SAN FRANCISCO ( TheStreet) -- Despite two surprise details that warmed an otherwise cool, drizzly morning in San Francisco -- the appearance of CEO Steve Jobs and an earlier-than-expected ship date -- Apple's (AAPL - Get Report) unveiling of the iPad 2 Wednesday was somewhat mild, largely in-line with what analysts and other perceptive tech watchers predicted.
Apple gave event attendees the chance to lightly handle its new device, a couple dozen of which were spread out in a small room across an outdoor alley from where the
iPad 2 event
Our time spent with the new iPad in no way constitutes a full review, but it did allow us to experience most of the improvements. First and foremost, there's the actual feel of the device, which at 8.8 millimeters thick -- 33% thinner than its predecessor -- seems a little less unwieldy to lift and carry around, and its straight back sits better in the palm and on laps.
We didn't get to experience the iPad 2's speed -- powered by Apple's new, dual-core A5 processor, it runs up to two times faster than the iPad and graphics run 9 times faster, according to Jobs -- but we spent a lot of time video chatting with users across the room via FaceTime.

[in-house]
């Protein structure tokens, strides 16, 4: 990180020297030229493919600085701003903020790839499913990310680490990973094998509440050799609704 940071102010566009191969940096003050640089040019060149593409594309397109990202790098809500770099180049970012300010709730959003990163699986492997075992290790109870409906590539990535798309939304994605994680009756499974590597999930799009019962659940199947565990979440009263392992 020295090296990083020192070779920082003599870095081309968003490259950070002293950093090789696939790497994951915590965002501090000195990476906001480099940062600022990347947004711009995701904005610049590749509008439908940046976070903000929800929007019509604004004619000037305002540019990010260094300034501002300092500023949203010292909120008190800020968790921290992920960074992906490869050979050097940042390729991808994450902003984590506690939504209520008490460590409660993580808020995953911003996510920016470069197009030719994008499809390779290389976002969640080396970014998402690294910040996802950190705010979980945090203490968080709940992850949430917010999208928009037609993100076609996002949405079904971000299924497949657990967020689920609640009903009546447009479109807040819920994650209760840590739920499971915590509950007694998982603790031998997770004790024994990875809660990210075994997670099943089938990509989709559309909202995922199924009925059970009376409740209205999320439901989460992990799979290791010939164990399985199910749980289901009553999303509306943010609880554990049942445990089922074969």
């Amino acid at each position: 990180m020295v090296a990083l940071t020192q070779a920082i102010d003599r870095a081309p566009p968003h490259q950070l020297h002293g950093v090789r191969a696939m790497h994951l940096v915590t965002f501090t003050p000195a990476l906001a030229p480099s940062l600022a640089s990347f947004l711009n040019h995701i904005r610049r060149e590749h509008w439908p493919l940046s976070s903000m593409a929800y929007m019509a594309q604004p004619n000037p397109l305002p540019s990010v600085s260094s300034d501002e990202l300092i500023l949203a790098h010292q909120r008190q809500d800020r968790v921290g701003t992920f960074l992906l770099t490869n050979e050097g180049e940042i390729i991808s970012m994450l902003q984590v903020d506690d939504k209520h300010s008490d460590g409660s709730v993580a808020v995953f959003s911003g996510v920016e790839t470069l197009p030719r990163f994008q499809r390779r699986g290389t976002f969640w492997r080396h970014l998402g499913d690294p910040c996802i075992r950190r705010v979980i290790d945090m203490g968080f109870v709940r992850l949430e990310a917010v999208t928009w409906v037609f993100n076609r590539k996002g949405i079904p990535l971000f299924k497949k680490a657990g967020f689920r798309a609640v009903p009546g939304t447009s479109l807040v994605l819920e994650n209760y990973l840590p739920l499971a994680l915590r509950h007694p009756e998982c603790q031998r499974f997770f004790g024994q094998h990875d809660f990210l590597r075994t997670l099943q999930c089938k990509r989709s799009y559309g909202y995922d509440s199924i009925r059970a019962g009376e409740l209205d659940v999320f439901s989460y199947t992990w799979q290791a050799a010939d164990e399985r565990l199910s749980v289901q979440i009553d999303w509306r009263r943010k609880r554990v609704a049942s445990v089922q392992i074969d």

The iPad's larger screen makes video calling a more pleasant experience than on the iPhone, and users can FaceTime between iPads, iPhones or iPod Touch. We liked that the rear camera can be used to show folks you're chatting with what you're looking at in other places.
Then there are the new iPad cases, which Jobs lionized during the unveiling as "not a case, a smart cover" that bends, folds like a roadmap and can be used as a typing stand. The cover, which feels softer than suede, auto-grips the left side of the iPad, which has magnets that hold the cover securely in place (the Apple staffer overseeing our iPad testing didn't know if the iPad 2's magnets would erase content on credit cards, metro cards or magnetized hotel cards).
When placed on the iPad, the cover automatically puts the iPad to sleep, and wakes it up when taken off. The covers, which come in a rainbow of colors, cost $39 for polyurethane versions and $69 for the leather ones.
The iPad does not feature a USB port, but has an HDMI video out via a $39 cable, so you can use the iPad 2 as a portable video device and plug it into your TV. The video output is 1080p, which essentially means the picture you see on your TV should be incredibly crisp and vibrant.
The iPad 2, which ships March 11 and is available on
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3G networks, starts at $499 for the 16GB Wi-Fi only version and goes up to $829 for 3G version with 64 GB. It comes in either black or white "on day one," said Jobs.
Later Wednesday, Apple dropped the price of its original iPad by $100 to $399, lower than where most other manufacturers are pricing their devices.
Xoom tablet, the first to run
Honeycomb OS, goes for $800 unsubsidized and $600 with a two-year contract form Verizon.
Jobs, who was bubbly and incredibly proud of his "magical" device, noted that iPads generated $9.5 billion for Apple in 2010. "If 2010 was the year of the iPad, then 2011 will be the year of the iPad 2," he said.
--Written by Maggie Overfelt in San Francisco.
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